The national Democratic support for Kopser, who has expressed his admiration for Ronald Reagan, could be explained by the fact that the district leans heavily Republican. In 2016, GOP Rep. Lamar Smith easily carried the district with 57 percent of the vote; his retirement as a longtime incumbent may weaken the party’s chances in the district, but few would describe it as anything other than conservative. Cook Political Report ranks the district as “likely Republican.”
But Wilson proved to be a formidable opponent in the first round of voting in March. Of five candidates, she led the field with 30.93 percent of the vote, to Kopser’s 28.98 percent. She did this despite having only a fraction of Kopser’s resources. Wilson spent around $39,000 to Kopser’s more than $600,000 prior to the first round of voting. That means she spent nearly two and a half bucks for every vote she earned, while Kopser spent over $40 per vote. The surprising strength of Wilson’s campaign may show that the district is becoming more progressive.
Shannon Proctor, an Indivisible activist in the district, described herself as a “Derrick fan girl” to The Intercept, referring to Crowe, the now-defeated candidate. After Wilson’s surprising performance in round one, she quickly aligned herself with the candidate. “I was guilty of having said that Mary didn’t stand a snowball’s chance in hell because I honestly didn’t think Texas District 21 was ready for a woman or a gay minister,” she admitted. But Wilson’s first-place finish changed Proctor’s mind, and she now believes Wilson is the strongest candidate in the race.
In an interview with The Intercept, Wilson sought to cast the race as the difference between a grassroots candidate and someone supported by Washington, D.C.-based organizations with substantial resources. She pointed to heavy-handed interventions by the Democratic Congressional Campaign Committee in other Texas districts. The DCCC has not formally gotten involved in the 21st District yet, but did call Wilson to learn about her campaign after her surprising performance in the first round of voting on March 6. Wilson has not heard from the committee since, she said.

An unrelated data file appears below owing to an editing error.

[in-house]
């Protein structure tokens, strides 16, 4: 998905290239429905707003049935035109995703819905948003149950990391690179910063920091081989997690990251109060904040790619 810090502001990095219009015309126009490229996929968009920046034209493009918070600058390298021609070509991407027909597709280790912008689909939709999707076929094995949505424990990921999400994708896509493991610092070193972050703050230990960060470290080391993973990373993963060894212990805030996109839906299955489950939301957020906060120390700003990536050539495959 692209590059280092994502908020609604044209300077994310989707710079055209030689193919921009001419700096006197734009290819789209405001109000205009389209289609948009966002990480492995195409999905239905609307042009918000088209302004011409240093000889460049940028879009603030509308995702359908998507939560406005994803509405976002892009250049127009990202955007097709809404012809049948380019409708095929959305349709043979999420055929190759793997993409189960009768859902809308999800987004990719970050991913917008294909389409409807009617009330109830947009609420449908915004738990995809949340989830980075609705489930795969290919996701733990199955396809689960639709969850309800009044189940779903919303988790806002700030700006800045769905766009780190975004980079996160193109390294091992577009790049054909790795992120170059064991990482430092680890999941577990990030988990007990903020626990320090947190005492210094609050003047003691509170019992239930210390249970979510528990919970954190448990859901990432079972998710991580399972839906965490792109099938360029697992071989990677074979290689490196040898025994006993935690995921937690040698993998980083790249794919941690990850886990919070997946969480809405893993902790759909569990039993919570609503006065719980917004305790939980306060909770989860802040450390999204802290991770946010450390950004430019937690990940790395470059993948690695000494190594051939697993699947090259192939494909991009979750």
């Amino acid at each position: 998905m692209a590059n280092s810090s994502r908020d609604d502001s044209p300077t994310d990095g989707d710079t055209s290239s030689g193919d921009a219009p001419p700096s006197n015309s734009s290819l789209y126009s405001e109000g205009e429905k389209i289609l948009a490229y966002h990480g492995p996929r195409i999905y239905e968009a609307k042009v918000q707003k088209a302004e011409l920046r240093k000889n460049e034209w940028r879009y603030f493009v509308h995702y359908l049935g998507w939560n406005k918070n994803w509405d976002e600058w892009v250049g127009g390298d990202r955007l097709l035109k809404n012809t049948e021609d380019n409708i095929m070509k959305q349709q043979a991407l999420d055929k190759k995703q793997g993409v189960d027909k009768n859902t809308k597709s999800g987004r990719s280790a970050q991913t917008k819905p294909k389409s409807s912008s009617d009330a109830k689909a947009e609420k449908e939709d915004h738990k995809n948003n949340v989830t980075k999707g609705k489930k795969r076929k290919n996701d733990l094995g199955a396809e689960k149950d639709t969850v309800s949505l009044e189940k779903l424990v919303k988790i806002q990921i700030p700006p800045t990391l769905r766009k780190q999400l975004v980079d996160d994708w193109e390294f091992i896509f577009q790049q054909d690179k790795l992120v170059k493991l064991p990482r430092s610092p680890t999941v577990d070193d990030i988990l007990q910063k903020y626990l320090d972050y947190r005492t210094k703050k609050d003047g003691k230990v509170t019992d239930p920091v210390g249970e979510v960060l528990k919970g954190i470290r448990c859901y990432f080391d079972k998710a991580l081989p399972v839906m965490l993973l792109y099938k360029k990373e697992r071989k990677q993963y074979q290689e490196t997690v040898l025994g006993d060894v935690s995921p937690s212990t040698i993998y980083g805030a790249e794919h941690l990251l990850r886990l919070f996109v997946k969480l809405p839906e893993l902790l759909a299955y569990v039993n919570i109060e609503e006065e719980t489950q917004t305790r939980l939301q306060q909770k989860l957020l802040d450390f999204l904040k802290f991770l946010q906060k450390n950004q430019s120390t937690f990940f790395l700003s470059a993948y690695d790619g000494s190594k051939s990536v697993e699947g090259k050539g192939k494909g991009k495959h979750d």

“I am more concerned, however, with the DCCC handpicking our candidates. The DCCC has completely misread the mood of the electorate. They continue to recruit and push candidates who do not represent voters’ needs or interests,” she said. “That’s why I came in first place in our primary after being outspent 20 to 1 by my opponent. Voters want to support candidates who will give a voice to working-class people, not multimillionaires. This year, voters are standing up and saying ‘our elections can’t be bought.'”
Like many other first-time Democratic candidates, Wilson was inspired to run for office after Donald Trump’s election to the White House, but her politics are more populist than anti-Trump. She has a track record as a social activist who has used her background as a lesbian member of the clergy to push back against the religious right. In 2005, she testified against Texas’s proposed constitutional amendment banning same-sex marriage. More recently, she has been involved in activism in support of Planned Parenthood and against so-called bathroom bills that would require people to use public restrooms that correspond with the gender listed on their birth certificate.
In early April, Kopser’s campaign dealt with complaints after it field-tested messaging that referred to Wilson’s sexuality. The San Antonio Express-News summarized the poll as so:
Poll respondents were presented with a glittering narrative about Kopser. They were asked if they agreed that it would be important for Democrats to have a candidate who is a 20-year military veteran and has been described by former President Barack Obama as a champion of change.
When it came to Wilson, the poll profiled her as a lesbian minister and asked if Democrats should vote for her in the runoff whether they think she can win in November.